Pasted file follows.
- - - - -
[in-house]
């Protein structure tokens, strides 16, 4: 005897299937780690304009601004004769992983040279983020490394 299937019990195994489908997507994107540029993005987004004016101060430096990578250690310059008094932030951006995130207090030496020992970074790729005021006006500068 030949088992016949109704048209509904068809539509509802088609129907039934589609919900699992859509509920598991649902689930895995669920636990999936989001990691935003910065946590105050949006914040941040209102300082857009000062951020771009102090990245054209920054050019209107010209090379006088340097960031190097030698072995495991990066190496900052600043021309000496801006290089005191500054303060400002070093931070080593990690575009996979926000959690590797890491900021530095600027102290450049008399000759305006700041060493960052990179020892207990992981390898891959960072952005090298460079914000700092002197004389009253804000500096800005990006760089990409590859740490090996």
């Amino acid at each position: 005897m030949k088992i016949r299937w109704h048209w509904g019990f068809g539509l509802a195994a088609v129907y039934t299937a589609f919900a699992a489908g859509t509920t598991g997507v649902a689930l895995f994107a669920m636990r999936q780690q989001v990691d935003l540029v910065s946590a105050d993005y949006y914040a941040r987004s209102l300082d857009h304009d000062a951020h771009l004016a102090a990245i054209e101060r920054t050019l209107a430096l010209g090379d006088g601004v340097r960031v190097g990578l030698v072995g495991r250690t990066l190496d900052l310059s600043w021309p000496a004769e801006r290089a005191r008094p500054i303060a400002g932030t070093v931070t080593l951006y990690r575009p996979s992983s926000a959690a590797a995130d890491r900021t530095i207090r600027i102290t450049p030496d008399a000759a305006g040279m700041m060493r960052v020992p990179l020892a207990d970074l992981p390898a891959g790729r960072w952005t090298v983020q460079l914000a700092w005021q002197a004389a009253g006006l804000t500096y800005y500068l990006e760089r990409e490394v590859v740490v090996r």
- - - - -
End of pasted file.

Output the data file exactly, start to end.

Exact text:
[in-house]
């Protein structure tokens, strides 16, 4: 005897299937780690304009601004004769992983040279983020490394 299937019990195994489908997507994107540029993005987004004016101060430096990578250690310059008094932030951006995130207090030496020992970074790729005021006006500068 030949088992016949109704048209509904068809539509509802088609129907039934589609919900699992859509509920598991649902689930895995669920636990999936989001990691935003910065946590105050949006914040941040209102300082857009000062951020771009102090990245054209920054050019209107010209090379006088340097960031190097030698072995495991990066190496900052600043021309000496801006290089005191500054303060400002070093931070080593990690575009996979926000959690590797890491900021530095600027102290450049008399000759305006700041060493960052990179020892207990992981390898891959960072952005090298460079914000700092002197004389009253804000500096800005990006760089990409590859740490090996």
């Amino acid at each position: 005897m030949k088992i016949r299937w109704h048209w509904g019990f068809g539509l509802a195994a088609v129907y039934t299937a589609f919900a699992a489908g859509t509920t598991g997507v649902a689930l895995f994107a669920m636990r999936q780690q989001v990691d935003l540029v910065s946590a105050d993005y949006y914040a941040r987004s209102l300082d857009h304009d000062a951020h771009l004016a102090a990245i054209e101060r920054t050019l209107a430096l010209g090379d006088g601004v340097r960031v190097g990578l030698v072995g495991r250690t990066l190496d900052l310059s600043w021309p000496a004769e801006r290089a005191r008094p500054i303060a400002g932030t070093v931070t080593l951006y990690r575009p996979s992983s926000a959690a590797a995130d890491r900021t530095i207090r600027i102290t450049p030496d008399a000759a305006g040279m700041m060493r960052v020992p990179l020892a207990d970074l992981p390898a891959g790729r960072w952005t090298v983020q460079l914000a700092w005021q002197a004389a009253g006006l804000t500096y800005y500068l990006e760089r990409e490394v590859v740490v090996r």